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The museum has 30 reviews on Trip Advisor with a 4.5 Star rating ( 28th April 2017 )
Very good 30%
Fantastic view of our coal mining heritage. with Europe’s biggest winding engine (which was running during our visit, check times) This place (free to visit) needs your support and serious funding. Throw some money in the box in the winding room and buy a souvenir or two. Young grandson loved it, especially the crawl through the ‘mine’
A visit here is free but with donations. If you like engineering this place is really good. Railway lococs from the mining industry all over the place and a magnigicent steam engine in the building in brilliant condition Steams very occasionally – Is a must see. A great embryonic museum and in years to come will be superb. A narrow gauge railway in process of being built. Really good place and such friendly guys working there.
Astley Green is the last remaining pit head in the entirety of Lancashire and an amazing survival. the pit head doesn’t run and is disconnected and the pit itself has been filled in but amazingly its beautiful steam engine has survived and been beautifully restored by the friendly staff of the museum, whom have it running from time to time. There’s also a interesting and fun couple of rooms of the old workshops that’s been transformed into a informative museum and a good visual displays on how the pit was and others in the area too worked. As with this there is the recent addition of a small railway under construction on the sight which would be a exiting addition in the near future that I eagerly look forward to seeing. Also recently in the last few years some small examples of steam machinery has been added in the yard that as with the large engine house from time to time is up and running and certainly worth a ask. its a working progress on a whole as a site yet a completely free museum to visit, reliant on its visitors and well deserved donations, overall certainly worth a potter around if you have a spare hour or two in the day. do check online on its open days for its not open every day of the week btw as a last note as completely ran by a brilliant team of volunteer’s.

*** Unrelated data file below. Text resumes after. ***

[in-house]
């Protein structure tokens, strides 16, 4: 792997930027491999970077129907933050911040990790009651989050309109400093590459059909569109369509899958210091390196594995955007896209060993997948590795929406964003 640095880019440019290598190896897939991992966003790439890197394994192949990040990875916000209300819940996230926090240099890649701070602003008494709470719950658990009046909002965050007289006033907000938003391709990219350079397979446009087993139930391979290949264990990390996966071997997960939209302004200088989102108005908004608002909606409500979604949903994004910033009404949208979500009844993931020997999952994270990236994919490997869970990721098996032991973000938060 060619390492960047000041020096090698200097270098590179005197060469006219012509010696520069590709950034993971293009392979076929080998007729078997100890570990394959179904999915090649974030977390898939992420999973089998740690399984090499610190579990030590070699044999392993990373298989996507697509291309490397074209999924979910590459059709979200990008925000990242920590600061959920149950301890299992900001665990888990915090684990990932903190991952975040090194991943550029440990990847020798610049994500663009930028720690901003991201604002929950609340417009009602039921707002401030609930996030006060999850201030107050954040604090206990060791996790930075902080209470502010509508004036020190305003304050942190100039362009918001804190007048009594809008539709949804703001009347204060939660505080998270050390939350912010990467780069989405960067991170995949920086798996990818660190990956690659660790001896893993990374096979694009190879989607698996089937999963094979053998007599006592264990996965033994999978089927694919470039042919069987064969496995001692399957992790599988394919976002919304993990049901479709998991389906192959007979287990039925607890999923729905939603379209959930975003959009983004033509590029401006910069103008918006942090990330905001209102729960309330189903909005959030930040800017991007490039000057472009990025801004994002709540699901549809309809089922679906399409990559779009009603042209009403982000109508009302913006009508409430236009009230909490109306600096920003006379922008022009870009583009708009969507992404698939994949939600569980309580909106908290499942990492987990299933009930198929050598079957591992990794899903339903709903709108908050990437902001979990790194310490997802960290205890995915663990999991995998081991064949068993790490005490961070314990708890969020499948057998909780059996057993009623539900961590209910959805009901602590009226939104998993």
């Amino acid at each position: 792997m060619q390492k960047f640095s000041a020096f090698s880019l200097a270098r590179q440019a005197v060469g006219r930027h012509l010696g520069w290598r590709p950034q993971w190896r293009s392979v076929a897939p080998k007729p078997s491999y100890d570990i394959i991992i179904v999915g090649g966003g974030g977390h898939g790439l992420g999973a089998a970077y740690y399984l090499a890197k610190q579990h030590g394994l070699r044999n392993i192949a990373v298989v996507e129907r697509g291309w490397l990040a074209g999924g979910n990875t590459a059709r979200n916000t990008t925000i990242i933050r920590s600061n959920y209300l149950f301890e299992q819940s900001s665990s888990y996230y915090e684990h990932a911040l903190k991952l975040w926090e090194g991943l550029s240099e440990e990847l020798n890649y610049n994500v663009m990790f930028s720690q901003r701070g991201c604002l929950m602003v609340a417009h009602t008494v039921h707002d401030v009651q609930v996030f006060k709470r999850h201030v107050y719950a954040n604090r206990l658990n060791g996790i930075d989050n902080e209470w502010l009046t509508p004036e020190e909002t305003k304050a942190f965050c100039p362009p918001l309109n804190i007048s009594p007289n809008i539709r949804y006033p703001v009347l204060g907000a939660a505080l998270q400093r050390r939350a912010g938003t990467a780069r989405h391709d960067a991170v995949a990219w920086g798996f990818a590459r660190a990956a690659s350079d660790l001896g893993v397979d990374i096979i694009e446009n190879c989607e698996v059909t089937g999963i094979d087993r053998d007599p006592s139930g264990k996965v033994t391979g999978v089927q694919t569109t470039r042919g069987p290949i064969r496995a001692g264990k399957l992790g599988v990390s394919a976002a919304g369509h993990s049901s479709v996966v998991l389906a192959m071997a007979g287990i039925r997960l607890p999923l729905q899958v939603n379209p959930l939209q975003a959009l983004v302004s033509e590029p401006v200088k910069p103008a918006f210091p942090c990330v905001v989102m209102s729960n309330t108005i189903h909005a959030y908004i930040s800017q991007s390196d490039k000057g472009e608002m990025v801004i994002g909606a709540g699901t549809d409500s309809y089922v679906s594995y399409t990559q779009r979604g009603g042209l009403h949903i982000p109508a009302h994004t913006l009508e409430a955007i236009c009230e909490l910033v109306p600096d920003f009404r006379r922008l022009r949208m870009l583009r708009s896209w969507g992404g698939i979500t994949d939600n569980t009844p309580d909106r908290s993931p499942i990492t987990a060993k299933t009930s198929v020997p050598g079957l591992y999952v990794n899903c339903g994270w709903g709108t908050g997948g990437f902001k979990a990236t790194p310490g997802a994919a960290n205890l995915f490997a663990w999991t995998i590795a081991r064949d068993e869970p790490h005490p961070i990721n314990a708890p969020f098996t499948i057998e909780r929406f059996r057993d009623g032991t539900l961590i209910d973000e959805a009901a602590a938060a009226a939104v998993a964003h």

There are woefully few actual mining museums left in the UK. With little resources the Red Rose Steam Society are doing a very good job in building up this museum which is located close to the historic Bridgewater Canal.
Much of the place and the many steam engines and mining vehicles are still under restoration but they have done a good job especially with with the small museum.
The mining pit head gear is amazing to see up close.
Check with them first to see what the amazing engine is running for the highlight of the experience.
Over twenty years ago, a friend and I travelled by canal from Stoke to Leeds. While cruising along the Bridgewater canal we came across Astley Green colliery in the care of the Red Rose Steam Society. The enthusiastic volunteers showed us around the engine house. The massive winding engine was in a sorry state, and we wondered if the group would ever achieve restoration.
December 2016 saw the family confined to a Premier Inn in Wigan as my wife was hit by a nasty bug on our way down from Scotland. A quick Google confirmed Astley Green was open that afternoon, so I set off with our Grandaughter. My surprise on climbing the steps to the engine house was to find a restored winding engine. Even better, a volunteer told me that, providing they could start the temperamental compressor, they would be able to run the engine for a few minutes under compressed air. After quite a few false starts, the diesel eventually kicked into life. Once sufficient pressure had built, the engine was started. The smell and warmth of steam was obviously missing, but it was still a great sight. Congratulations to the volunteers on a brilliant job! The society struggles on a small budget, and I hope that they can access greater funding. Meanwhile, do try and make a visit and give generously in the donation box.
Visited December 2016